Our study looked at the prevalence of insulin resistance among Filipino adults with long standing type 1 diabetes mellitus using the clinical scoring eGDR, and described the characteristics of T1DM subjects with insulin resistance. Our results showed a higher prevalence rate of 53% (compared to 32-48% in European countries). This could be attributed to relatively high percentage of patients with high waistto- hip ratio (86.5% with WHR > 0.9), poor glycemic control (78.8 % with A1c > 7%) and hypertension (34.6%) enrolled in this study. Sixty-five percent of the overweight/obese subjects and surprisingly 100% of the hypertensive were insulin resistant. As in European studies, hypertension, older age, higher WHR, longer duration of diabetes, overweight/obese, and poor glycemic control were the features significantly more common among adultsT1DM with insulin resistance. Insulin requirement per day among T1DM subjects with insulin resistance tend to be higher than those subjects without insulin resistance, but the difference is not statistically significant. A smaller sample size of 104 in our study compare with 300 plus in the European studies probably explained the difference in the findings. In addition both groups have high number of subjects with inadequate insulin medications due to financial reasons.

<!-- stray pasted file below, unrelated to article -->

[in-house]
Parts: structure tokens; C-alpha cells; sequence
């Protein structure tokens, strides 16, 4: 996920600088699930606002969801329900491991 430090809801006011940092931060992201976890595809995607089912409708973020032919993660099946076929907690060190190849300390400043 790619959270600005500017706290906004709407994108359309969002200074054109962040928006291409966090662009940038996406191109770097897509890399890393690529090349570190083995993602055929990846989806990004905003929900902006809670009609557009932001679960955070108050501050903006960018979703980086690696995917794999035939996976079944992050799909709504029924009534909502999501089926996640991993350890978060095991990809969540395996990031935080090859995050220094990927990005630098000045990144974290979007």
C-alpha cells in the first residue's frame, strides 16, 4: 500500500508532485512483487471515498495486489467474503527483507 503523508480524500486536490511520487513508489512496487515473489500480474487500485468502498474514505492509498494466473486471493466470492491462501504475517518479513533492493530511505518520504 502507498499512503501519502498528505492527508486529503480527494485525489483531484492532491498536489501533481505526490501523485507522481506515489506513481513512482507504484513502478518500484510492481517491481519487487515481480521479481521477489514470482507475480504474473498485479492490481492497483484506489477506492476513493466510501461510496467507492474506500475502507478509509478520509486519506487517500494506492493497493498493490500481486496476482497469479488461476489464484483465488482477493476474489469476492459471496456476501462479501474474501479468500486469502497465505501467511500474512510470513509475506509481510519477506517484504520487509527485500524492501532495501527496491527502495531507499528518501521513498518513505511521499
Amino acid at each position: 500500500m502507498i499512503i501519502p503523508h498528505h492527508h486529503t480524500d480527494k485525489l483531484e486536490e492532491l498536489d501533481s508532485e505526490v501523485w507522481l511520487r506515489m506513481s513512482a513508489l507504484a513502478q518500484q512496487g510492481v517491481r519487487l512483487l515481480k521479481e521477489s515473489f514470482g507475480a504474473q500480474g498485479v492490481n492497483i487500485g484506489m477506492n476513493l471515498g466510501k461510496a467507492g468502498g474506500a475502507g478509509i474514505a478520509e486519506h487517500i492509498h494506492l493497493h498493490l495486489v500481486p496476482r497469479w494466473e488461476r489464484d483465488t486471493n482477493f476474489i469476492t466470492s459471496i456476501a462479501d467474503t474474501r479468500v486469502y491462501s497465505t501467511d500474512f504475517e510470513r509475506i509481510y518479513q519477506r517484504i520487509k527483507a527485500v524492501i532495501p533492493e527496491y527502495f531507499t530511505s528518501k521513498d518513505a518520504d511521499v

High prevalence of family history of diabetes mellitus and elevated lipids present on both groups of T1DM also explained this nonsignificant difference among the said variables.
This study clearly showed the bigger role of insulin resistance in the disease course of type 1 diabetes mellitus particularly among adult population.
The result of this study showed a high prevalence rate of insulin resistance among Filipino adults with established type 1 diabetes mellitus. Old age, high waist-to-hip ratio, hypertension, poor glycemic control, long duration of diabetes and overweight/obesity are the features more common among type 1 diabetic patients with insulin resistance than those without insulin resistance.
This pilot study showed the link between insulin resistance and type 1 diabetes mellitus among Filipino adults. This study for the first time described features of Filipino type 1 diabetic adults with insulin resistance. This study is limited by the low sample size of type 1 diabetic identified in the Philippine General Hospital. Thus, future research involving larger sample size is needed to determine which among the identified factors are associated with insulin resistance in this population. Understanding which modifiable factors prevent insulin resistance and then targeting interventions to those groups most at risk will help address the gaps in the management of type 1 diabetes mellitus.